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Table of contents

  1. Front Matter
    Pages i-xiv
  2. Vulnerability of the Arctic Environments

    1. Front Matter
      Pages 1-1
    2. Yuliia Tcibulnikova
      Pages 99-104 Open Access
  3. Vulnerability of the Arctic Societies

    1. Front Matter
      Pages 105-105
    2. Riina Haavisto, Karoliina Pilli-Sihvola, Atte Harjanne
      Pages 115-125 Open Access
    3. Satu Miettinen, Titta Jylkäs
      Pages 149-155 Open Access
    4. Alexander Meitz, Karoline Ringhofer
      Pages 157-164 Open Access
  4. Building the Long-Term Human Capacity

    1. Front Matter
      Pages 165-165

About this book

Introduction

This book is open access under a CC BY 4.0 license.

This book presents the most current research results and knowledge from five multidisciplinary themes: Vulnerability of Arctic Environments, Vulnerability of Arctic Societies, Local and Traditional Knowledge, Building Long-term Human Capacity, New Markets for the Arctic, including tourism and safety. The themes are those discussed at the first ever UArctic Congress Science Section, St. Petersburg, Russia, September 2016. The book looks at the Arctic from a holistic perspective; how the environment (both marine and terrestrial) and communities can adapt and manage the changes due to climate change. The chapters provide examples of the state-of-the-art research, bringing together both scientific and local knowledge to form a comprehensive and cohesive volume.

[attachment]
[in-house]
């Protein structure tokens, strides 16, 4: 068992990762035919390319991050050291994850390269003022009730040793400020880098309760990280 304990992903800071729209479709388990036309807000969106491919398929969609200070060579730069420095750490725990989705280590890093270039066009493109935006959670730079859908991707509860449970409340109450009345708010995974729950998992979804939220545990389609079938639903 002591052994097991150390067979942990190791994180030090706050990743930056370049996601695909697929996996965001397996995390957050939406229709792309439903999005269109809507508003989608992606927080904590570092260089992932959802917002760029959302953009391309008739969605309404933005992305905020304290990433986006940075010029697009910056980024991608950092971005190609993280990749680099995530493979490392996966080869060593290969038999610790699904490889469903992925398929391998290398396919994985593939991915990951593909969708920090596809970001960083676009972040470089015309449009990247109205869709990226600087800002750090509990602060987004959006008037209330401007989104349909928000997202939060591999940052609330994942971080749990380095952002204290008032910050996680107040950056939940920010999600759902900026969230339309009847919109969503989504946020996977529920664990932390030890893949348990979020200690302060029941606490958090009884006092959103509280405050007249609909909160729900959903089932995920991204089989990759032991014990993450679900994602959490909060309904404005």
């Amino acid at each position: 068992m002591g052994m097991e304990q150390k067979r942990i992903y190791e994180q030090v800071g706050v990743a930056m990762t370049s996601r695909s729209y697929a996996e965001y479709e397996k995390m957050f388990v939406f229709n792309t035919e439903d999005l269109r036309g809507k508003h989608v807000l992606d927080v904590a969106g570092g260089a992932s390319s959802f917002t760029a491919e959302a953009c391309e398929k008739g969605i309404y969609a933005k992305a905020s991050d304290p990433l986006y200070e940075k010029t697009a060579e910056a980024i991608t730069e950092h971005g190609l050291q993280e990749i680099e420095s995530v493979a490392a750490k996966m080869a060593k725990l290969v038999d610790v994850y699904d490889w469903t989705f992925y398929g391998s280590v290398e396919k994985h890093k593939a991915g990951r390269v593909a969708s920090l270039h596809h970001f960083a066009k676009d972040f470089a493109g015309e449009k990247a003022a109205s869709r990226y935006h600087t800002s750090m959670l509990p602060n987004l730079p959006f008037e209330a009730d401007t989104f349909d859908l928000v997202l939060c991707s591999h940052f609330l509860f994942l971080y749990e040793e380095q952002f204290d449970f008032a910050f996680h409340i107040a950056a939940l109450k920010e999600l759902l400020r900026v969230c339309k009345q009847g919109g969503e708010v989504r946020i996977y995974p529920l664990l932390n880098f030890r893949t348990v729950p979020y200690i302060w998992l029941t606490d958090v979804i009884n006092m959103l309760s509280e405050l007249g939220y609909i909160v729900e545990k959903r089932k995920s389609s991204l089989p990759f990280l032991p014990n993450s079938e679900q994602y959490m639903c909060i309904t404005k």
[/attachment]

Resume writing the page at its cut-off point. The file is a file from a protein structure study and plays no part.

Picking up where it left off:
Keywords

Climate change and the Arctic Human capacity and knowledge building Vulnerability of Arctic environments Marine and terrestrial polar landscapes Local, indigenous knowledge and tourism Open Access

Editors and affiliations

  • Kirsi Latola
    • 1
  • Hannele Savela
    • 2
  1. 1.Thule Institute, University of OuluOuluFinland
  2. 2.Thule Institute, University of OuluOuluFinland

About the editors

The first ever UArctic Congress science section in St.Petersburg in September 2016 has taken its themes from ICARP III statement and report. The third International Conference on Arctic Research Planning (ICARP III) provided a framework for identifying Arctic science priorities for the next decade; coordinating various Arctic research agendas; informing policy makers, people who live in or near the Arctic and the global community and building constructive relationships between producers and users of knowledge. It was an effort of over 20 Arctic organisations and after the final conference in Toyama 2015 first the statement was given and then in early 2016 the report. The key points given at the statement were used in planning the UArctic congress themes:

1. Vulnerability of Arctic Environments

2.. Vulnerability of Arctic Societies

3. Local and traditional knowledge

4. Building long-term human capacity

5. New markets for the Arctic, including trade, tourism and transportation.

Bibliographic information

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